Dr. Petros Grivas recently left the Cleveland Clinic for a new position at the University of Washington as Clinical Director of the Genitourinary Cancers Program and as Associate Member of the Clinical Research Division at the Fred Hutchinson Cancer Research Center. He speaks here with PracticeUpdate about practical, career-related considerations that a person in the early stages of his or her career should think about when faced with moving to a new job. In this second part of the interview, Dr. Grivas talks about being open to constructive feedback and maintaining connections with the institution just left.
Part 2: Personal development
PracticeUpdate: What’s involved in developing yourself personally, professionally, in a new environment?
Dr. Grivas: A relevant factor is, I would say, visibility within the institution and outside the institution. And visibility comes in many shapes. An institution that has a small welcome event, even if it’s only a half-hour or one-hour luncheon with the faculty, shows respect to you as the incoming individual and it helps you meet other people, show face, and be recognizable. Also, it’s important to recognize the efforts that a new comer makes in order to promote research or even excellence in patient care.
Feeling rewarded and respected is important, and positive reinforcement is one of the key determinants of success and maintaining good behavior. So, I think it’s important to be at an institution where recognition counts, but also being open to constructive feedback at the same time. When you move to a new institution, be open to constructive feedback and continuously seek feedback to improve yourself.
Nobody should stay complacent. All of us can improve. I’m always seeking feedback, and then I use this feedback constructively to shore up weaknesses or to build up strengths. Seeking feedback is key for everybody, no matter what job they do. Sometimes people have a hard time either accepting or giving feedback to others. Again, I think this is a very important message.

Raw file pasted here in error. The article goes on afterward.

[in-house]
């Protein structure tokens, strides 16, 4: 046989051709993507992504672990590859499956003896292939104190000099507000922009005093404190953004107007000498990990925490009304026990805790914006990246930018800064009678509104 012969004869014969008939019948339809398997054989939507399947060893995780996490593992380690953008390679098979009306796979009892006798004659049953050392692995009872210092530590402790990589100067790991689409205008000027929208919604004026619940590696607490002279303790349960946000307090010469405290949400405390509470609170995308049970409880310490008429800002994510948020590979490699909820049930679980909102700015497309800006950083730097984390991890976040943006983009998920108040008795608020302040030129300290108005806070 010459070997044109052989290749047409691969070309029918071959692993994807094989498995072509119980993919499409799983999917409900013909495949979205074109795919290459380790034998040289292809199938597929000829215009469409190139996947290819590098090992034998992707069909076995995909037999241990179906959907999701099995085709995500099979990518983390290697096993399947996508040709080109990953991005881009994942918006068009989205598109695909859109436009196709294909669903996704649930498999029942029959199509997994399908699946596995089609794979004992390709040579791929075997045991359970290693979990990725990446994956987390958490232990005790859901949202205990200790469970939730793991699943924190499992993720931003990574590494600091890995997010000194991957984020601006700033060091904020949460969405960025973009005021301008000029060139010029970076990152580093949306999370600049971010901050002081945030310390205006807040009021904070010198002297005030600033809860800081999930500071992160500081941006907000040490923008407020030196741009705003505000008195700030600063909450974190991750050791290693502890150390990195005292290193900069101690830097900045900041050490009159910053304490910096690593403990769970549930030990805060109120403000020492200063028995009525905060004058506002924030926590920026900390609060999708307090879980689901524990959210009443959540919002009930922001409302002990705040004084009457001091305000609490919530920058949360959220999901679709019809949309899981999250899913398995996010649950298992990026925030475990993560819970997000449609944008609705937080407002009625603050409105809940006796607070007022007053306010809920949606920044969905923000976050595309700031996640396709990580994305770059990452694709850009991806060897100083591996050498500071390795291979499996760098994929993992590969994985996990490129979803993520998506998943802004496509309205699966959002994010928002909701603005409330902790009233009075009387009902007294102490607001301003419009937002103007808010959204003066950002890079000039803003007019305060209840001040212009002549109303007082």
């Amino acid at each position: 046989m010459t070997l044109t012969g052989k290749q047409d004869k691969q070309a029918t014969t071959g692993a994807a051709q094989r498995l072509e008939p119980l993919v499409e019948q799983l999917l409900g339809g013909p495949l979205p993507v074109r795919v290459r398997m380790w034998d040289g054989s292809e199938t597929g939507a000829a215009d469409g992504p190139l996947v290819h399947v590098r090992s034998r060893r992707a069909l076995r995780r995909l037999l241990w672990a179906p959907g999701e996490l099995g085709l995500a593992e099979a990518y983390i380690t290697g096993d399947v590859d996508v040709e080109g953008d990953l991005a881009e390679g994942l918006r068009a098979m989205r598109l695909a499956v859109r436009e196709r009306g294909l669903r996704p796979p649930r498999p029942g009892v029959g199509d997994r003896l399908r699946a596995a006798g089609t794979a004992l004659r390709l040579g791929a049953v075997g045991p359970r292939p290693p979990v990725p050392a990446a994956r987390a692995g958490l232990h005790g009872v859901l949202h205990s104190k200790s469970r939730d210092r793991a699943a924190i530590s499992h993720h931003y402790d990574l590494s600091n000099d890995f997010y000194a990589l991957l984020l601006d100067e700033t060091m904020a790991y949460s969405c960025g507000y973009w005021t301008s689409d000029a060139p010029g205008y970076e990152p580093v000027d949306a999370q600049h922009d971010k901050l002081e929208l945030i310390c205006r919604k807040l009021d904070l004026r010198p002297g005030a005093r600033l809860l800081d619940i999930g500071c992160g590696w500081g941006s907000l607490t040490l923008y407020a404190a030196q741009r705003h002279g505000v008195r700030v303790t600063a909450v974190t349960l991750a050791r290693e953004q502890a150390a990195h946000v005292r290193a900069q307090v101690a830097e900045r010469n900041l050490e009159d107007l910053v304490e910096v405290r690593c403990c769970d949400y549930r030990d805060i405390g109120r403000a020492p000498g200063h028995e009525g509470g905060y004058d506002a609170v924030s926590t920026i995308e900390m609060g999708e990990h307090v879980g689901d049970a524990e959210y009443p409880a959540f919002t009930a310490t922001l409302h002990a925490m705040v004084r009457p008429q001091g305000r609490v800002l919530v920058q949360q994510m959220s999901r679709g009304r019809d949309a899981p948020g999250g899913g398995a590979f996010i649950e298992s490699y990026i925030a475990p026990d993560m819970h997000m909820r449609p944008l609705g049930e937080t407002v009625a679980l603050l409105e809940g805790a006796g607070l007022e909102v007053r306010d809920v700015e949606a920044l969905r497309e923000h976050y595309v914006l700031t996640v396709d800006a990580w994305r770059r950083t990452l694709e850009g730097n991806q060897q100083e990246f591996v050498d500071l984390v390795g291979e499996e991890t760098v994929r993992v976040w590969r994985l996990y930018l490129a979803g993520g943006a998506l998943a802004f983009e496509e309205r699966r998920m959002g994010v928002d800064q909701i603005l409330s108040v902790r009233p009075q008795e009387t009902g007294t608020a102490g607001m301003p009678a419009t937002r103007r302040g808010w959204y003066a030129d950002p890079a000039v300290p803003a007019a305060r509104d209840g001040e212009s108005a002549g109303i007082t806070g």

The other thing is to make sure that the institution allows you, or at least supports you, being mentored yourself: You are being mentored by more senior faculty, and, at the same time, you may be mentoring fellows already. It’s important to have both, to be on both sides of the equation.
The last thing I would say is that being a good citizen and helping other people is the ultimate nature of what we do. I think doing the right thing at every single timepoint is important; your reputation precedes you. Sometimes you may do things that take up your time or take effort, but they are the right things to do. Always do the right thing, and people will recognize it; and do it for the right reasons, not because you want something out of it, but because you think it is the right thing to do.
Having said that, it’s okay to say no to things if you think your plate is full. If you are doing too many things and you’re overcommitted, and overwhelmed, it’s fine to ask for help and ask for guidance; it’s okay to communicate with your colleagues, and say, “I have too much, I’m at my maximum here. I cannot take this on. Can someone else help with that?” It’s perfectly fine, even if you are junior faculty, to do that.
Maintain connections with your prior institution and always leave as a friend. Maintain connections with your colleagues there. You always want to leave on good terms and always recognize the help and support you’ve had at your previous institution. Always give credit to your mentors, mentees, colleagues at the previous institution; it’s very important to do that.